I went home to Paul and collapsed in tears in his arms. He said something that struck terror into my heart. He said, "Do you think she'll get any better? Any more reasonable?"

Still crying, I said, "No."

"Do you still want to get married?"


So we didn't. Whenever my mother in common law annoys me, I think about telling her that she's the reason I never married her son and that two of her grandchildren were born out of wedlock.

It's made no difference to our relationship. These days, when someone goes on at length about what's involved in getting married, I pat their hands and say, "Oh, it's dreadful, coming from a cultural background where you have to go through all this crap." And I go home to my mortgage, my kids, and my spouse, and thank God we never got married.


I believe in marriage...but I don't believe it's for everyone.

I think that some people simply can't be monogamous, while others feel their love is strong enough that they don't need a "piece of paper" to prove it. Then there are those who think of long-term monogamy, but not necessarily "permanent" monogamy, and so live with someone for years, though they are both free to leave if they should choose to.

Personally, I like the idea of marriage, but I think it's for those of us who can see ourselves with the same person, "until death do us part." I feel that if you're thinking, "yeah right" as you say your vows then marriage is probably not for you. Above all I think the vows are what count. If you're not prepared to give 100% of yourself to one person forever, then I don't see the point of marriage. Call me old-fashioned.


The final word...


The earliest memory I have is waking up in the middle of the night to venomous yelling, screaming and the thunder of dishes crashing against the kitchen wall. I was no more than two years old. My mother and father had divorced when I was about three and I found myself strapped in the backseat, pulling out trembling fistfuls of Cheerios from the cereal box and pushing them into my mouth as I watched the last of the recognizable buildings twirl past the back passenger window. When we got to this strange place called "gramma n' grampa's", I found myself perched on a tree stump, waiting for my dad's red El Camino to come grumbling down the road and into the driveway.

That never happened. How was I to know that my parents' divorce would help dictate and mold how I viewed marriage? How would I know I would spend so long sitting on that tree stump, waiting for something to come along? I have a hard time trusting people, KNOWING people will hurt you and walk out. I learned to understand this through the abusive situations I'd endured through my childhood and adolescence and from what I perceived in marriages and relationships of the people around me. I can't help but feel that marriage and romantic relationships are not taken seriously anymore.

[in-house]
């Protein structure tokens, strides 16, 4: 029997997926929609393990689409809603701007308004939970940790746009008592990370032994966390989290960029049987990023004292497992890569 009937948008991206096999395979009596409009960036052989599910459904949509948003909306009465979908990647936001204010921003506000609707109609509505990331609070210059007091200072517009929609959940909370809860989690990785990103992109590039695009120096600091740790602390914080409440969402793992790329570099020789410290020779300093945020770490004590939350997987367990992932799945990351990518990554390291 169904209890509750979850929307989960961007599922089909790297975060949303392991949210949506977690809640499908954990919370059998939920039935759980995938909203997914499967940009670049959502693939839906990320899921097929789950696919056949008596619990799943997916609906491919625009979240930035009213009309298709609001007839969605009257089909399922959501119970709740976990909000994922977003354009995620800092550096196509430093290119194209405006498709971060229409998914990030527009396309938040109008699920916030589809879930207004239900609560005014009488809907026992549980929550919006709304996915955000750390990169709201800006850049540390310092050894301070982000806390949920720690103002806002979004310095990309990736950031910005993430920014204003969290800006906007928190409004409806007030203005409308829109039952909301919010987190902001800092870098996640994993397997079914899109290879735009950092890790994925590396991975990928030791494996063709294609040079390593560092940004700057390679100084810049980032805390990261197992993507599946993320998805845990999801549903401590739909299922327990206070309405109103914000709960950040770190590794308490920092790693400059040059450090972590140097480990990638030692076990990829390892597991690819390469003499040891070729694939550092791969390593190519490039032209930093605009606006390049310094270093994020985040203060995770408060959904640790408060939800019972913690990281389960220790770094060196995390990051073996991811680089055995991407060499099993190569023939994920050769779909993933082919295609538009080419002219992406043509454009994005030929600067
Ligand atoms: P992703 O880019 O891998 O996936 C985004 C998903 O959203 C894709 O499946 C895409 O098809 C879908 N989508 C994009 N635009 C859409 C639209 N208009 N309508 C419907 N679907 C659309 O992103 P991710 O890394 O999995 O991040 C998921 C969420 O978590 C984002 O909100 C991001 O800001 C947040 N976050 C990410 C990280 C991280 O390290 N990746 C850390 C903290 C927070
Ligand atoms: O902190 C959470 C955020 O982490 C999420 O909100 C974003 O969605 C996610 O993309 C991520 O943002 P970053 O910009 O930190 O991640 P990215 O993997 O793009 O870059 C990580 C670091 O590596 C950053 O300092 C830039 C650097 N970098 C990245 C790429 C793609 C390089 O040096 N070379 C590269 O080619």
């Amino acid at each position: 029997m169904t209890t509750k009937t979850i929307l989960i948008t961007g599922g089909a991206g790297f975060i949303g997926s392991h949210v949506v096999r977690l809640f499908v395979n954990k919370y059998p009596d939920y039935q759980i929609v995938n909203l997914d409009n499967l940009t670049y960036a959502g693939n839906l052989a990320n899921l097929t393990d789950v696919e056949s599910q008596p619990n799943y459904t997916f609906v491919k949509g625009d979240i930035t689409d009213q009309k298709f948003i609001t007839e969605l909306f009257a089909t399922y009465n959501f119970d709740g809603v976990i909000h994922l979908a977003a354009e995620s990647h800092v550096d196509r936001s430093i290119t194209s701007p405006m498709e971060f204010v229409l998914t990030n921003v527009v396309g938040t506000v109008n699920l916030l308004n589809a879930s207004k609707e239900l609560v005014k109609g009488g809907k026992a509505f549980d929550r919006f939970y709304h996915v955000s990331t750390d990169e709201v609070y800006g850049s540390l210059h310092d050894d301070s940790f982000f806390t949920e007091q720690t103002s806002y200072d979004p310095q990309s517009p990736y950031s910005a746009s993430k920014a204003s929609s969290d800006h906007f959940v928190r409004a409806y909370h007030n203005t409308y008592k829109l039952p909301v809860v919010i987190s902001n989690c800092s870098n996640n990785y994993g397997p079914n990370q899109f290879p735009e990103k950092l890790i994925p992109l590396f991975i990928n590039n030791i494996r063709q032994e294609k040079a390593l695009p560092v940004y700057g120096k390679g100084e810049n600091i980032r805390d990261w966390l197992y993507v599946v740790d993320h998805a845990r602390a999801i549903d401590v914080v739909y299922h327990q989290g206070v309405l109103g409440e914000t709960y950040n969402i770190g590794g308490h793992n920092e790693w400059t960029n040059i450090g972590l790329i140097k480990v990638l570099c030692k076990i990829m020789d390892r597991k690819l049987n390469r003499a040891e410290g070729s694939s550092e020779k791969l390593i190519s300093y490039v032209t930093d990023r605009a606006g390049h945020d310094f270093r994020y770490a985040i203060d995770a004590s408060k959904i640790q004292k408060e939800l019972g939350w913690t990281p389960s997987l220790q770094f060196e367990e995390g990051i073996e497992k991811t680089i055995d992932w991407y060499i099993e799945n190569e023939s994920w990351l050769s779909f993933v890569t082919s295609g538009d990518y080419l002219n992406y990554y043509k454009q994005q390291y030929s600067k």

Marriage is about establishing an UNBREAKABLE unity and bond with another human being. Romantic relationships are, for all practical purposes, the pre-cursor to that. In either case we should be building each other up, supporting each other and, God forbid, LOVE each other. I don't believe anything, even remotely like that, exists. It's more about being scared of the world around us and finding someone to make us horny so that we can stay scared and horny, wear the bands on the left ring finger and calling it "love".

What exactly is marriage, we adamantly inquire? Where is the passion? What IS marriage? It is whatever works for us at the time. And if it doesn't? There are, of course, attorneys.


...and the best not-quite-an-answer


I believe that love is the answer, as in all things. True love, whether lasting or not always, solves the mysteries of life. It may not be the answer to having a big fancy wedding or a simple civil ceremony. It may not be the answer to actually getting "officially" married or even staying married. But, it is the answer to giving a committed relationship a shot.

More In This Corner!

Take Your Turn on this month's Open Mike question.